BlackGuard and BlackGuard II are a pair of Sci-fi Cyber Noir short films.
In Blackguard, agents of a clandestine agency must apprehend a rebel who isn’t what she seems.
In Blackguard II, a pair of telepathic law enforcement begrudgingly investigate a typical equipment malfunction.
Maurice Broaddus and Jerry Gordon, co-editors of the Bram Stoker and Black Quill nominated Dark Faith anthology series, are turning to Kickstarter to fund their latest partnership, Streets of Shadows. The new anthology promises to blend the best of crime and urban fantasy.
Maurice and Jerry sat down with contributors Kevin J. Anderson, Seanan McGuire, Brandon Massey, Kristine Kathryn Rush, and (not surprisingly) themselves to talk about blurring genre lines and getting away with murder. You can support their Kickstarter by clicking here.
In 2005, Budjette Tan and Kajo Baldisimo published the first Trese comic. Not a cop, but working with them, Alexandra Trese and her faithful assistants solve the crimes that can’t be brought before a judge. Manila is her city, left to her by her father and his father before him, and she’s going to protect the people in it by whatever means necessary. When you live in a Manila where all of the old Filipino folklore is true, that involves making deals with some monsters, and destroying others.
Originally the Trese komiks were photocopied ashcans, passed around through fans and sold whenever you could find the author or artist to buy one. The graphic novels are published by Visual Print Enteprises, a small press in the Philippines. Their financial success, popularity, and awards led Tan and Baldisimo to sign with Flipside Publishing Services Inc., which is currently releasing the individual issues as eBooks. But even now, as huge as the komik’s creators are at home, they’re still considered outsiders, unknown by most US readers.
Those of you who are just hearing about Trese for the first time have been missing out on something amazing.
REVIEW SUMMARY: Gangster noir meets clockwork-punk and spy thriller in this captivating genre mash-up.
BRIEF SYNOPSIS: Clock repairman Joe Spork finds himself pitted against seemingly insurmountable odds when he unwittingly activates a doomsday weapon.
PROS: Original, humorous, lovable characters, and charmingly quaint.
CONS: Takes some time to build up steam and ends rather weakly.
BOTTOM LINE: This is a delightful genre mash-up, the likes of which you are unlikely to find anywhere else.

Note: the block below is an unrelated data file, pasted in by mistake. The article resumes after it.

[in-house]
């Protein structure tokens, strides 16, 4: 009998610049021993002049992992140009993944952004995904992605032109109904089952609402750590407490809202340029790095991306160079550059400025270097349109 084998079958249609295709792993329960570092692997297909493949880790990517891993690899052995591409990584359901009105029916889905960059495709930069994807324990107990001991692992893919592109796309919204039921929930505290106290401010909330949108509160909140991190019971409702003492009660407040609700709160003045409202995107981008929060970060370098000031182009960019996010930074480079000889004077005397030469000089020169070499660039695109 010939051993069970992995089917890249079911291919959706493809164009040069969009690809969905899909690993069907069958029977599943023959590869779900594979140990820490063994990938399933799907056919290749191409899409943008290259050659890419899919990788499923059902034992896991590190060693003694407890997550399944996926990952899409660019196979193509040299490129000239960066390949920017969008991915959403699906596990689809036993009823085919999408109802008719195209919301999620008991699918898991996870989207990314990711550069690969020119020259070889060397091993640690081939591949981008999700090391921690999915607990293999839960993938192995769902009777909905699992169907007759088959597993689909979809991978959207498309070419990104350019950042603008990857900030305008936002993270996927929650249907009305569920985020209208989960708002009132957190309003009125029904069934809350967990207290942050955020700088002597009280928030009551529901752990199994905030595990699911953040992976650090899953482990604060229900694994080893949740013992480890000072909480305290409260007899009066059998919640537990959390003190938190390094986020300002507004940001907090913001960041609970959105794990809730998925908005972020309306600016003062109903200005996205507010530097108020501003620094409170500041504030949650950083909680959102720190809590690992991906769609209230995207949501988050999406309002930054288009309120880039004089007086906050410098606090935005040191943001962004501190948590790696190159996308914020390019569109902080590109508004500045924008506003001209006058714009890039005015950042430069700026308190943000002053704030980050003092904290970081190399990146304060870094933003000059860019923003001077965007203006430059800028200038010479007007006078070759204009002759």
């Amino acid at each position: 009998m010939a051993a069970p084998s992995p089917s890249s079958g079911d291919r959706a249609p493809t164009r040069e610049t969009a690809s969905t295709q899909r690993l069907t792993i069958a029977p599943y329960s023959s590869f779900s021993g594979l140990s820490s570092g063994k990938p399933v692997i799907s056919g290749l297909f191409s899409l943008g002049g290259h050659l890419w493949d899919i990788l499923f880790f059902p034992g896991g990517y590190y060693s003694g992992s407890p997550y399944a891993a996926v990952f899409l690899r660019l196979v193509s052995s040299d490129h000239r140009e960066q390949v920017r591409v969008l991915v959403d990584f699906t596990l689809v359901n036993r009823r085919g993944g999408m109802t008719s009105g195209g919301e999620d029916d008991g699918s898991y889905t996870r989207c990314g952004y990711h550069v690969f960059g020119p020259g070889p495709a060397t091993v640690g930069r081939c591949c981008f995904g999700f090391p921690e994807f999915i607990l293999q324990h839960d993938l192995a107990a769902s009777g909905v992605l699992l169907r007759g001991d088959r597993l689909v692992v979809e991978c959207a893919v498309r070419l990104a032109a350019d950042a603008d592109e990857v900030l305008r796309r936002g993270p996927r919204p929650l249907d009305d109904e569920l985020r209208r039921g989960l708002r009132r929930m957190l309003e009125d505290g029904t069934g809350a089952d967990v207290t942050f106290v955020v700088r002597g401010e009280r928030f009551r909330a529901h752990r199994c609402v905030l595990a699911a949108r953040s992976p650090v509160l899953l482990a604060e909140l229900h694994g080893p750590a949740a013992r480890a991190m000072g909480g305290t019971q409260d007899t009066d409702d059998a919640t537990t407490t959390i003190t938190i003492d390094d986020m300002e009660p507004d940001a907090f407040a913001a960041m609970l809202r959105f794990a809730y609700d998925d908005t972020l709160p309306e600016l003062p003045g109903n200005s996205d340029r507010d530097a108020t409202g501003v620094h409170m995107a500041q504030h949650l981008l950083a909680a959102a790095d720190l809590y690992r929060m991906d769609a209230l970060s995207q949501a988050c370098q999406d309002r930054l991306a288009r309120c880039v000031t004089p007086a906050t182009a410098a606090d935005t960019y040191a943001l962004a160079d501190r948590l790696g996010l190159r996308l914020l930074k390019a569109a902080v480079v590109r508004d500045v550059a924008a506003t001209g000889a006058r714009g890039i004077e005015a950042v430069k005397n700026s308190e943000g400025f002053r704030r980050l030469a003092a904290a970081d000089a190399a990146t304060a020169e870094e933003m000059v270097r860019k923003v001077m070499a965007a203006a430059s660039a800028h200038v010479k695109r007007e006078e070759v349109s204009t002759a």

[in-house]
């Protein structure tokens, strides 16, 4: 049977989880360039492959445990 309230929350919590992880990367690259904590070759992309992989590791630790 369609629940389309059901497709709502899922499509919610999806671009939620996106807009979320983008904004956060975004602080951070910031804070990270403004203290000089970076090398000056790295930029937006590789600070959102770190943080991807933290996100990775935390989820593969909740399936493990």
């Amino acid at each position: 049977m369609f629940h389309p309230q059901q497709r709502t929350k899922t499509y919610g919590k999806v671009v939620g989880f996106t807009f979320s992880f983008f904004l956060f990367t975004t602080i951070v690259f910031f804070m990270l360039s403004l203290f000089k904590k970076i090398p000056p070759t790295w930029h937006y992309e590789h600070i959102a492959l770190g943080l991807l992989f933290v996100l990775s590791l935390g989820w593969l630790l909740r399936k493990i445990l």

Joe Spork is a clock repairman, working out of his grandfather’s old warehouse and hiding from a criminal legacy. Joe’s father was the most notorious gangster in all of England in his day, a King of Crooks. Joe has chosen a different path, the path of his grandfather the clock repairman. All his adult life Joe has followed the law and tried to be as inconsequential as possible. But when Joe inadvertently starts the apocalypse it seems as though the universe is conspiring against him. If Joe is to survive and escape the clutches of violent monks and determined government agents operating in the legal grey he will need to fall back on the heritage he has tried so desperately to bury.
The first book in John Urbancik’s new supernatural noir series, DarkWalker, is available as a free Kindle eBook for Kindle devices and software.
Here’s the synopsis:
Jack Harlow walks untouched through the dark. He sees the things that exist there—the ghosts, the vampires, the demons—he sees them and knows them, but they cannot touch him. Until the night he interferes to protect the woman he loves. Now, his untouchable nature is inverted. The creatures of the night are drawn to him, and aim to collect his soul as a prize.
The ebook is free only through June 6th, so hurry!
Daniel Polansky is a debut author born near Baltimore. His first book is Low Town, published by Doubleday in August 2011. He’s already working on the sequel. You can keep in touch with him via his website DanielPolansky.com, Twitter (@DanielPolansky), and facebook at facebook.com/DanielPolanskyAuthor.
Recently, we had the chance to speak with Daniel about his novel and the writing process.
SF SIGNAL: I read on Niteblade.com that Low Town took nearly two years from start to finish. Was there any particular seed of an idea that germinated to become Low Town? Or was it just an accumulation of ideas and characters until you realized you needed to write that first draft?
DANIEL POLANSKY: Truthfully, I woke up one day and just started writing blind. I had a good idea of the Warden’s voice, and a vague sense of the sort of mood I wanted to evoke, but in terms of such minor issues as plot, character, setting etc – I really had no idea. Things sort of came together and then suddenly I had a draft. And then I realized (largely because I didn’t bother doing the requisite planning) that the draft made no sense, and I began to revise it furiously.
REVIEW SUMMARY: Darkness abounds in this novel that blends detective, noir and fantasy.
BRIEF SYNOPSIS: In the slum of Low Town one man struggles against his past, faces what he has become and deals with a sordid mystery that he is compelled to solve.
PROS: Realistic; intriguing character struggle.
CONS: Climax lacks punch; visual detail and some character elements lose consistency; mystery somewhat lacking.
BOTTOM LINE: Dark, different, with a character that is tough but likable. Read it for the character and ignore the mystery.